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Apple’s Newest iPhone Could Be Harder To Buy Than Ever Before

Prominent analyst Ming-Chi Kuo of KGI Securities says he expects there to be a “severe short supply” of the iPhone 8 “for a while,” according to Street Insider.

While concerns that Apple won’t be able to fulfill the demand for its highly anticipated products usually surface in advance of the launch, in regards to the latest iPhone, set to be released Tuesday, Kuo seems to think that this delay will become problematic.

Some informed estimates place the cost of the prospective iPhone 8 at $1,500, with the ostensibly more reasonable predictions near the $1,000 to $1,200 mark. (The official name of the soon-to-be-released iPhone is not yet known, but is referred to as the iPhone 8 herein for clarification purposes).

The high cost is likely due to the OLED (organic light-emitting diode) display anticipated for the newest iPhone, which is a relatively advanced feature for a smartphone, or most electronic devices in general.

“It sounds to me like the OLED iPhone is a phone which Apple can’t make 40 million of per quarter, at least not today,” technology blogger John Gruber wrote in July while speculating about potential price points. “And if that’s true, that means it should be more expensive. Not should in any moral sense, but simply because that’s how the principle of supply and demand works. When supply is constrained and demand is high, prices go higher. The higher prices alleviate demand.” (RELATED: Potentially Leaked iPhone 8 Images Appear To Show Touch Sensor On Back Of Device)

Gruber at the time was basing a lot of his own analysis off of Kuo’s, who was once referred to as “the best Apple analyst on the planet.” Kuo has reported on the likelihood of iPhone 8 part shortages before, but his latest remarks come just a day before the formal announcement.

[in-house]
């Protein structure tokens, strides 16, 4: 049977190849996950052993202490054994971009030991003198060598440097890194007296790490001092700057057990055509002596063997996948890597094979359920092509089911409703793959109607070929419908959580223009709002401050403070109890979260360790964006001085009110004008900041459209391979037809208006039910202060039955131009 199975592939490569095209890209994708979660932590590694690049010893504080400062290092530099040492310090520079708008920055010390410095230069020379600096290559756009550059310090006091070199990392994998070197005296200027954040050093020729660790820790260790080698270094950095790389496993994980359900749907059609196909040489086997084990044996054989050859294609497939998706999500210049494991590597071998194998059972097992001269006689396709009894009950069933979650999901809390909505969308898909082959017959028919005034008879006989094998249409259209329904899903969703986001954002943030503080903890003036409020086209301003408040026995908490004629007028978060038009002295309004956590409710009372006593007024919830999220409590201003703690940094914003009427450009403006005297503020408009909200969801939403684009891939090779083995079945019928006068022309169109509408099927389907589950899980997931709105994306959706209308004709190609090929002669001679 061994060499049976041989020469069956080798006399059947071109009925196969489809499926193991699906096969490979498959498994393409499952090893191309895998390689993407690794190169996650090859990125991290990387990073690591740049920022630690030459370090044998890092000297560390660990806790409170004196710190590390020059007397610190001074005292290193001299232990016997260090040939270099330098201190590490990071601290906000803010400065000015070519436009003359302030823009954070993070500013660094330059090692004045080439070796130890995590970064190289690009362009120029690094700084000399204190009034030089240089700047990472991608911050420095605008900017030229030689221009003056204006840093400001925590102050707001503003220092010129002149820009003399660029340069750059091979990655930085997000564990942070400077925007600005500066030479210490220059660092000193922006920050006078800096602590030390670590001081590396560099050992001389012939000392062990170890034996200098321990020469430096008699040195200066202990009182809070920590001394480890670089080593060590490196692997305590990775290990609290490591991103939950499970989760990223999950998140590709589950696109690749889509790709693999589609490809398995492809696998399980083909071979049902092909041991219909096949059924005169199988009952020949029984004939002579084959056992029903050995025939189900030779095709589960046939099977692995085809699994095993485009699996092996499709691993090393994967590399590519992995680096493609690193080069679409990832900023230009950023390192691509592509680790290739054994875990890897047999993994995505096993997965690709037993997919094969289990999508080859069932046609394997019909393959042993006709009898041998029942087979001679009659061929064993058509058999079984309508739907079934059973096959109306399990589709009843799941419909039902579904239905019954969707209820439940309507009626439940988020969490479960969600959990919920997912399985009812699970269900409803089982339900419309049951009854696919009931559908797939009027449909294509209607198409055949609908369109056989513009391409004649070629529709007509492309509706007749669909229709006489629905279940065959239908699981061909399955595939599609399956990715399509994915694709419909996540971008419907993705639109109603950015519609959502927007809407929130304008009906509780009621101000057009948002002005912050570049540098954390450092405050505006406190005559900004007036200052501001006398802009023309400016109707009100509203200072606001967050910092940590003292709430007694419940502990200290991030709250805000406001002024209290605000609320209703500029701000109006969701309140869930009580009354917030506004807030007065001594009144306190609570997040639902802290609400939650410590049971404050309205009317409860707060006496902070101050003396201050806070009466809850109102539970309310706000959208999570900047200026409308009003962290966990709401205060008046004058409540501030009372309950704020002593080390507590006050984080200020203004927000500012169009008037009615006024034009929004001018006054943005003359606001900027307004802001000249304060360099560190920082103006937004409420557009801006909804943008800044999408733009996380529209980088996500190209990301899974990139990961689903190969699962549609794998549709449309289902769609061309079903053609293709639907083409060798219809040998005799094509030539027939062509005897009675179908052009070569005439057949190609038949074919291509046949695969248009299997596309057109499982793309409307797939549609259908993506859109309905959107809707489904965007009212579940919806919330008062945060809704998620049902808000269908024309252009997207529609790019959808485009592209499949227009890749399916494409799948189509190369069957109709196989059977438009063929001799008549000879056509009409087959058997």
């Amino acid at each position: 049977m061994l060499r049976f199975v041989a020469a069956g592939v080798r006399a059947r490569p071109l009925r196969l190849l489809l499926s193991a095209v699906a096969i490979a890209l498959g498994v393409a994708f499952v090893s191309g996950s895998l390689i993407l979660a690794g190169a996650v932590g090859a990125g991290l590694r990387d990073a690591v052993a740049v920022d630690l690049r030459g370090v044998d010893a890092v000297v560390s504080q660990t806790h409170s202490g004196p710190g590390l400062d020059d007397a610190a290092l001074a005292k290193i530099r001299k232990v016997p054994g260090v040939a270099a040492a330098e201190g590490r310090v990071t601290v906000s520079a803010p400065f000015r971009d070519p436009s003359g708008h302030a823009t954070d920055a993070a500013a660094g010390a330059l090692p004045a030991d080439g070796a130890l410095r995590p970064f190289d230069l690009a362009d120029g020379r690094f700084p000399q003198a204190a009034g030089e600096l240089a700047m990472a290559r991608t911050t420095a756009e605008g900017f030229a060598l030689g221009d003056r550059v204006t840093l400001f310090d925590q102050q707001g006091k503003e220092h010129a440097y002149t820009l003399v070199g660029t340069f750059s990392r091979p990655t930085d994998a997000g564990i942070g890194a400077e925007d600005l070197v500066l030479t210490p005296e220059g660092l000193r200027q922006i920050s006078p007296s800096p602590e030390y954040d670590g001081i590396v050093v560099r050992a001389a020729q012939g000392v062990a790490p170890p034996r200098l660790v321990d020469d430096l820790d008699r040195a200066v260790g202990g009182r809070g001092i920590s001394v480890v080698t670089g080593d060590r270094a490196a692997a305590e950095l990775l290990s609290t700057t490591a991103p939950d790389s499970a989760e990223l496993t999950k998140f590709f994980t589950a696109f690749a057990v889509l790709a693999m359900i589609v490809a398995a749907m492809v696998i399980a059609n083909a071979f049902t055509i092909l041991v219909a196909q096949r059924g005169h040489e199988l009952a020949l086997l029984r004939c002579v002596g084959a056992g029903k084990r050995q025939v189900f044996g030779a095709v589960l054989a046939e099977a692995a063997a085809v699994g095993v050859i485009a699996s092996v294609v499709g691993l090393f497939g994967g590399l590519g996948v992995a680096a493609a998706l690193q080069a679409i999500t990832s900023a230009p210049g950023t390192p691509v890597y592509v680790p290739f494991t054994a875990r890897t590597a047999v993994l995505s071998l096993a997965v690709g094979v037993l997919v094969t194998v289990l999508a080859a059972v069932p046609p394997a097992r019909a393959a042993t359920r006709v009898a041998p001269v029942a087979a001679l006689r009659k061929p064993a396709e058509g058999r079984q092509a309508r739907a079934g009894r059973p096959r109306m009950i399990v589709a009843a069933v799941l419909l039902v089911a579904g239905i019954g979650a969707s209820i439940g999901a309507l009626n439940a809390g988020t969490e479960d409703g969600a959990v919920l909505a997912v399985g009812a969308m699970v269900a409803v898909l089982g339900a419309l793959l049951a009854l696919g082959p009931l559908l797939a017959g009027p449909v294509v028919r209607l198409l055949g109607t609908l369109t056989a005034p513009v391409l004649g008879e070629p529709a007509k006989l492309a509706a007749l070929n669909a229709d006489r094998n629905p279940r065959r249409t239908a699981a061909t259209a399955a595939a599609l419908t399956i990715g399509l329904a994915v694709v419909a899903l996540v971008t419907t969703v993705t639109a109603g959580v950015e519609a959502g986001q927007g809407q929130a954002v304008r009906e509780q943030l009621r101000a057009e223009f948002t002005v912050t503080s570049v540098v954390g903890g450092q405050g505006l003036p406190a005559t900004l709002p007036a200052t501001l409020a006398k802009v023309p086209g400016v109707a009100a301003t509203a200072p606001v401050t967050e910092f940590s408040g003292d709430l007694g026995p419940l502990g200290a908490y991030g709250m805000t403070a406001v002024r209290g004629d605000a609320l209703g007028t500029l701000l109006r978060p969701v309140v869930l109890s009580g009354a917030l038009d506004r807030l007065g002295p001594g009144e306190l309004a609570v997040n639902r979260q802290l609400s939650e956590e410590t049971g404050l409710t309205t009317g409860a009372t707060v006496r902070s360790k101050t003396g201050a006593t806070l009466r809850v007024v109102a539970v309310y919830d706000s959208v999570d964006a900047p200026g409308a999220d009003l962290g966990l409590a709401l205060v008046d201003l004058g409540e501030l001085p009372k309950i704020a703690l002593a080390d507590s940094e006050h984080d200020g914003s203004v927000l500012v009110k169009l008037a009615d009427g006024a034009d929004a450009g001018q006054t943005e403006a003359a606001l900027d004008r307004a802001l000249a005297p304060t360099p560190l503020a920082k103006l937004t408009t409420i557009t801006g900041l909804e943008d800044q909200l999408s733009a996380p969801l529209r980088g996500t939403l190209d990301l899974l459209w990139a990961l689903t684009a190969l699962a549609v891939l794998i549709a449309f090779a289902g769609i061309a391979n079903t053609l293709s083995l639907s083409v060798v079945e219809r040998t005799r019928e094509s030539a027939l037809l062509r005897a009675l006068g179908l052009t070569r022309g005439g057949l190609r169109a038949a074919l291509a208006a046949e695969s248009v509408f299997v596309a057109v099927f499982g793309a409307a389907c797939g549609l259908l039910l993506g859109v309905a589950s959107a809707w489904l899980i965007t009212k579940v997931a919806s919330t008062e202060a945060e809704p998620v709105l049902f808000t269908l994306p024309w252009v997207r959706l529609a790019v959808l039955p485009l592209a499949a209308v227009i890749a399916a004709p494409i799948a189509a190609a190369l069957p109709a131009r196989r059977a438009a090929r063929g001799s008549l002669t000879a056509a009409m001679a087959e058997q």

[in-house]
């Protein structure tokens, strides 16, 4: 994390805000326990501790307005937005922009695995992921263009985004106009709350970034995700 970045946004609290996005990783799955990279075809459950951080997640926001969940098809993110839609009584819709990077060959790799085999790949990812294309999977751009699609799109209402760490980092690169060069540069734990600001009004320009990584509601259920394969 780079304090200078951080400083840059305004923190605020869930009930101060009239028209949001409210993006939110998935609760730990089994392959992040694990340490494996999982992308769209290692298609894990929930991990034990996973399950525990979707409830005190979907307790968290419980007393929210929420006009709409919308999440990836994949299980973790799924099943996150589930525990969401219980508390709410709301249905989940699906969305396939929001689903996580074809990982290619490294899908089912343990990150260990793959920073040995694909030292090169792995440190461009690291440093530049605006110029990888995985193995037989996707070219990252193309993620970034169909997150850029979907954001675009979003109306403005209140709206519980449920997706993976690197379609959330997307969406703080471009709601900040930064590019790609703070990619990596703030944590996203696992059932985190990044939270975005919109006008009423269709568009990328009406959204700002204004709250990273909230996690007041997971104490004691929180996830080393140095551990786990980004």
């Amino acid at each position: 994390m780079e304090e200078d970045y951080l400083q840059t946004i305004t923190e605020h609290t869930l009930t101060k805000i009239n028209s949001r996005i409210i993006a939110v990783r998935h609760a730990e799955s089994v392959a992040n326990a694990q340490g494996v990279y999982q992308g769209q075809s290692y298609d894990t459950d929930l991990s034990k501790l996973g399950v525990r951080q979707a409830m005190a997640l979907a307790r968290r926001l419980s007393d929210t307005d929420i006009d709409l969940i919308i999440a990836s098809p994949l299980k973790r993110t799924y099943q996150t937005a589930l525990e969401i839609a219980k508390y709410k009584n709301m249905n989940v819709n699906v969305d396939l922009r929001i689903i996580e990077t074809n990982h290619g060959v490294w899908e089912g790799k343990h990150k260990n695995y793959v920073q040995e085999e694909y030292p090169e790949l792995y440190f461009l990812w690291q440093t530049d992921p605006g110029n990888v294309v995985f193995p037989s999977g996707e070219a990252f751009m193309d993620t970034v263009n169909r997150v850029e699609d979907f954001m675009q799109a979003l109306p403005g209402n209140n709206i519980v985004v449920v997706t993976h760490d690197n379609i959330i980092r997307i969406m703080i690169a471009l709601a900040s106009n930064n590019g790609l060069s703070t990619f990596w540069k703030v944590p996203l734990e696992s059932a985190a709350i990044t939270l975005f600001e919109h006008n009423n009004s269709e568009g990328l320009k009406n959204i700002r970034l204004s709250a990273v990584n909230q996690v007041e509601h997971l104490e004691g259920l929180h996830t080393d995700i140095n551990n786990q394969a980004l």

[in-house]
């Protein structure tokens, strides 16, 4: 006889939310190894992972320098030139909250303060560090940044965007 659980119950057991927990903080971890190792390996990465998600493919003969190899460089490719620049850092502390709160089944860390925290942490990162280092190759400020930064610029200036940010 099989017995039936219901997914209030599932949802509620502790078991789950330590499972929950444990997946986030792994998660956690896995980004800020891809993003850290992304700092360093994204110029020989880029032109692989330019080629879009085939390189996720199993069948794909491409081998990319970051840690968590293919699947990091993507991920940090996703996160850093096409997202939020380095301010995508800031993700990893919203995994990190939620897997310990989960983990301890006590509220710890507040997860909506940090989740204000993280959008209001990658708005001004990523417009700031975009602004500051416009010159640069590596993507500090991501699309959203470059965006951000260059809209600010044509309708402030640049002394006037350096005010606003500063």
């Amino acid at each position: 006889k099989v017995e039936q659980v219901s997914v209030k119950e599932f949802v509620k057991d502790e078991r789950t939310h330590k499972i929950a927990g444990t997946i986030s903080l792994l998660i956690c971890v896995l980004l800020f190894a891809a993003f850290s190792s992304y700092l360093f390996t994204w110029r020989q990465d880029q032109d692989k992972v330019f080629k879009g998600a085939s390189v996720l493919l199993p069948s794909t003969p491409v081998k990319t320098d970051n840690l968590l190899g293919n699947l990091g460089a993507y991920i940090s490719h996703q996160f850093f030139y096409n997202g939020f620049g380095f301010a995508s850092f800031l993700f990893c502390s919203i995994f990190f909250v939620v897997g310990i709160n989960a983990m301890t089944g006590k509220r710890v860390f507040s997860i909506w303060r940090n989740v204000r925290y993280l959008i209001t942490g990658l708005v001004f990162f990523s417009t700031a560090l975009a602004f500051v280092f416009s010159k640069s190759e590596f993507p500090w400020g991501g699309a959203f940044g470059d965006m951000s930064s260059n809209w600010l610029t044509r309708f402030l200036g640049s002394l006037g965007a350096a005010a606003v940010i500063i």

“Due to component supply constraints, we estimate current production of the OLED iPhone at less than 10k units per day, which means the model will remain in severe short supply for a while,” Kou said, according to Street Insider. “Furthermore, we estimate that the gold version of the OLED iPhone will encounter some production problems and will initially be available only in extremely low volume. There is even a chance that the gold version will go on sale at a later date than the other versions.” (RELATED: In Honor Of The Soon-To-Be-Released iPhone 8, Here’s A Look Back At Every iPhone)

Kuo added that consumers may be hurt by the dearth of new iPhones, but “shipment delays will have a limited impact on the shares of Apple and its supply chain members.”

The Daily Caller News Foundation reached out to Apple to see if the company was worried about potential supply scarcity, but received no comment in time for publication.

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